SMITH v. BROWN STEEL, Georgia Associated General Contractors Self-Insurers Trust Fund.
We granted the discretionary appeal in this workers' compensation case to determine if the superior court exceeded the lawful scope of its review in reversing the State Board's award for the employee.
On April 27, 1994, Ronny Smith sustained a compensable back injury in the course of his employment as a welder for Brown Steel. Subsequently, Smith underwent a lumbar laminectomy and diskectomy in August 1994 and an anterior cervical diskectomy and fusion in January 1996. After the surgery, Smith's condition improved to the point that his treating physician released him for light work. The employer Brown Steel suspended benefits unilaterally on August 20, 1996, based upon Smith's alleged return to work.
At the hearing before the administrative law judge (“ALJ”), Brown Steel also attempted to establish that Smith had experienced a change in condition for the better. Viewed in the light most favorable to the party prevailing before the administrative factfinder, the evidence adduced showed that Smith had visited construction sites of two contractors he knew and during those visits he had occasionally helped workers lift objects. Smith denied working and explained that he visited those project sites for the purpose of learning building codes so that some day he could be a contractor. He further explained that construction work was the only type of work he had ever done, and that no light duty construction work existed. There was also some evidence regarding Smith's leisure activities that indicated some physical capacity, including regular golfing with his children and deer hunting with a bow and arrow, and occasional activities such as winning a dance contest and riding a jet ski.
The ALJ concluded that, although the evidence established that Smith was capable of doing some type of work, Smith had not in fact returned to work as alleged. Further, as Smith had not been released to return to regular duty work and Brown Steel had failed to show the availability of other suitable work for Smith, the ALJ found that Brown Steel had not proven a change in condition for the better and had improperly suspended benefits. The appellate division adopted the ALJ's award, but the superior court reversed. Held:
1. With regard to the issue of whether Smith had actually returned to work, the ALJ's finding as affirmed by the appellate division must be upheld on appeal to the superior court if it is supported by any evidence. Bankhead Enterprises v. Beavers, 267 Ga. 506, 508, 480 S.E.2d 840; Bennett-Murray, Inc. v. Barnes, 222 Ga.App. 137, 138(1), 139, 473 S.E.2d 166. Here, this inquiry involved both Smith's subjective intent as well as his outward conduct. Smith's testimony and the testimony of the contractors involved, indicating that Smith frequented the project sites for the purpose of learning the construction trade, supported the administrative factual finding that Smith had not returned to work. Accordingly, OCGA § 34-9-105(c)(4) provides no authority to set aside this finding. Logan v. St. Joseph Hosp., 227 Ga.App. 853, 859(3), 490 S.E.2d 483.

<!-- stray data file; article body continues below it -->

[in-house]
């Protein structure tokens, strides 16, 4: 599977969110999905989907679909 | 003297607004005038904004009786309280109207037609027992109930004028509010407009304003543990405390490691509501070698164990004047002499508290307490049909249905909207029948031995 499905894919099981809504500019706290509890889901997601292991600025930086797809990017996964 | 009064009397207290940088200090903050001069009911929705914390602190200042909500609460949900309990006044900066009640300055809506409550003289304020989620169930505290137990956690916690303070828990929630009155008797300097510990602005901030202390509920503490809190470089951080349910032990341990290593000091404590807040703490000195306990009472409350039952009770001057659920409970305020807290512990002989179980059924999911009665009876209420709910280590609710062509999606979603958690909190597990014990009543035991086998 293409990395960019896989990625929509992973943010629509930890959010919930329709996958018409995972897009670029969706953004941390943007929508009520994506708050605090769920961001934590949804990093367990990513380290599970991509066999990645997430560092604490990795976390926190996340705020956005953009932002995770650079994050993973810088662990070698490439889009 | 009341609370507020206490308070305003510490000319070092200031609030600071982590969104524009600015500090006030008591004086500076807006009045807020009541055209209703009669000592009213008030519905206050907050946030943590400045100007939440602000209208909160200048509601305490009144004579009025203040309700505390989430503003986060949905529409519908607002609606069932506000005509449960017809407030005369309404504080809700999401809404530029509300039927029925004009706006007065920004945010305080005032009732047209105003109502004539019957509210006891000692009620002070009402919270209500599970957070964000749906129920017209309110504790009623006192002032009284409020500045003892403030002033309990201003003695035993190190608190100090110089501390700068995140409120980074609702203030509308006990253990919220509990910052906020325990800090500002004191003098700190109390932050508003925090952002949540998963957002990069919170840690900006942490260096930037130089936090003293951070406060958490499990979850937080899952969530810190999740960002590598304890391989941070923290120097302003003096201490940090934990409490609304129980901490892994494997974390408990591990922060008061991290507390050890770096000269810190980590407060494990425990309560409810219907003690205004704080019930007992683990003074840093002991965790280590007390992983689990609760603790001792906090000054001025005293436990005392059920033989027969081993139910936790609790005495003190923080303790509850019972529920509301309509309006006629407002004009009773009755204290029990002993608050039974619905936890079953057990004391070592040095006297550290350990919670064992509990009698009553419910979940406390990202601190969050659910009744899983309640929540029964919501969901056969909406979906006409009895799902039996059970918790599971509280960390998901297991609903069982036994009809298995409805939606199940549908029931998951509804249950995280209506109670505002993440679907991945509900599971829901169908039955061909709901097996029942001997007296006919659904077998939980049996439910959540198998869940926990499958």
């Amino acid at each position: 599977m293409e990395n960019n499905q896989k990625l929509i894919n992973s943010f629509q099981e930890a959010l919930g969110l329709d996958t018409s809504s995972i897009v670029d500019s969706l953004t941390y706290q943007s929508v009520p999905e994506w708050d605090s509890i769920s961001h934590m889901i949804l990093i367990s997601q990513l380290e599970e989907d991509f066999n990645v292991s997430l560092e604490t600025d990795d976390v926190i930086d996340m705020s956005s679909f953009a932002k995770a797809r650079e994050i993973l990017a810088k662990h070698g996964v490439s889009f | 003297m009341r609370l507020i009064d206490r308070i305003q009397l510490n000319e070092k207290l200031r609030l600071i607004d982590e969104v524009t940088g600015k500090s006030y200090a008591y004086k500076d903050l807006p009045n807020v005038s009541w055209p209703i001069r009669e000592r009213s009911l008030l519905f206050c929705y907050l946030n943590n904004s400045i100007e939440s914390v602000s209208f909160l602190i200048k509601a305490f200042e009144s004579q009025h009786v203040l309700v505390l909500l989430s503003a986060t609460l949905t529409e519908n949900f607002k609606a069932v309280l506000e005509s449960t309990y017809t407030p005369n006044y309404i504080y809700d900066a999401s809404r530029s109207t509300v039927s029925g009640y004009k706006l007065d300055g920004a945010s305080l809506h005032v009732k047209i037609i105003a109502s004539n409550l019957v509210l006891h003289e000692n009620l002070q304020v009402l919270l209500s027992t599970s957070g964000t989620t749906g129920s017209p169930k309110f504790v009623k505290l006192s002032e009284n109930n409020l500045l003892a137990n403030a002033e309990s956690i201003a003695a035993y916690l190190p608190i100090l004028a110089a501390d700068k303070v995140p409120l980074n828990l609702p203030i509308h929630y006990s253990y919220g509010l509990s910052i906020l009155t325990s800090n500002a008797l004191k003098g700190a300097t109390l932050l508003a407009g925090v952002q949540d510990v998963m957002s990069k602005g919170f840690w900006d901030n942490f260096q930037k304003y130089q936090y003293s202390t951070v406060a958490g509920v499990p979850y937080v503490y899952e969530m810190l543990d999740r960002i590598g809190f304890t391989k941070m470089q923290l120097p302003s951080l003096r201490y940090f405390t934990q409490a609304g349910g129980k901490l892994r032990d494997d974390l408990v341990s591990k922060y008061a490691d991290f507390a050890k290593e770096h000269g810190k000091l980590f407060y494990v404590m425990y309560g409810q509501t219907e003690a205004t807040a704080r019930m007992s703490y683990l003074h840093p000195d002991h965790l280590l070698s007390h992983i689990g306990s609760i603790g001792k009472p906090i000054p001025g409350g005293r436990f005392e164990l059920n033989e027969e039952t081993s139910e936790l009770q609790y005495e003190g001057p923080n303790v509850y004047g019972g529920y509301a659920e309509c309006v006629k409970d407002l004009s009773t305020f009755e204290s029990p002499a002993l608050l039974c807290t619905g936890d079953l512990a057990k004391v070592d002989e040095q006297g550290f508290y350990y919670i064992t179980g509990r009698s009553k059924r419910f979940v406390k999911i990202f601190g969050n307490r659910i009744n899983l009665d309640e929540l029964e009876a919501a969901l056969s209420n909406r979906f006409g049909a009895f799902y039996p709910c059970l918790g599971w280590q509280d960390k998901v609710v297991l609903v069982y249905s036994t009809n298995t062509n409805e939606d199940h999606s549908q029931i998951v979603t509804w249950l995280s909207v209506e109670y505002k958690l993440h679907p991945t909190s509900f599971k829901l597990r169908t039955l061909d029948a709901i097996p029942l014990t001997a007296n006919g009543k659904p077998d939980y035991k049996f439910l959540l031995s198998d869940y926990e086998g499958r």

2. In order to show a change in Smith's condition for the better that authorized the employer's suspension of benefits, Brown Steel had to establish “(1) a physical change in the claimant for the better, (2) an ability to return to work because of the change, and (3) the availability of work to decrease or terminate loss of income.” (Punctuation omitted.) Hercules, Inc. v. Adams, 143 Ga.App. 91, 92, 237 S.E.2d 631. Accord Freeman v. Continental Baking Co., 212 Ga.App. 855, 856(1), 443 S.E.2d 520. The basis for the award reinstating Smith's benefits was that Brown Steel had not satisfied the third prong of that burden of proof. Review of the record reveals that Smith was only released for light duty work, and Brown Steel made no evidentiary showing as to the availability of light work suitable for Smith. Consequently, the ALJ's conclusion was authorized.
In reversing the administrative determination, the superior court found “as a matter of law that the employer/self-insurer has established that the claimant is able to work and has undergone a change in condition for the better,” but did not address the third prong of Brown Steel's burden of proof. The ALJ's award, in addition to being supported by evidence, also was based on the proper burden of proof applicable to an employer in a change in condition case. In our view, the superior court erred in failing to affirm the award for the employee in the case sub judice.
McMURRAY, Presiding Judge.
BLACKBURN and ELDRIDGE, JJ., concur.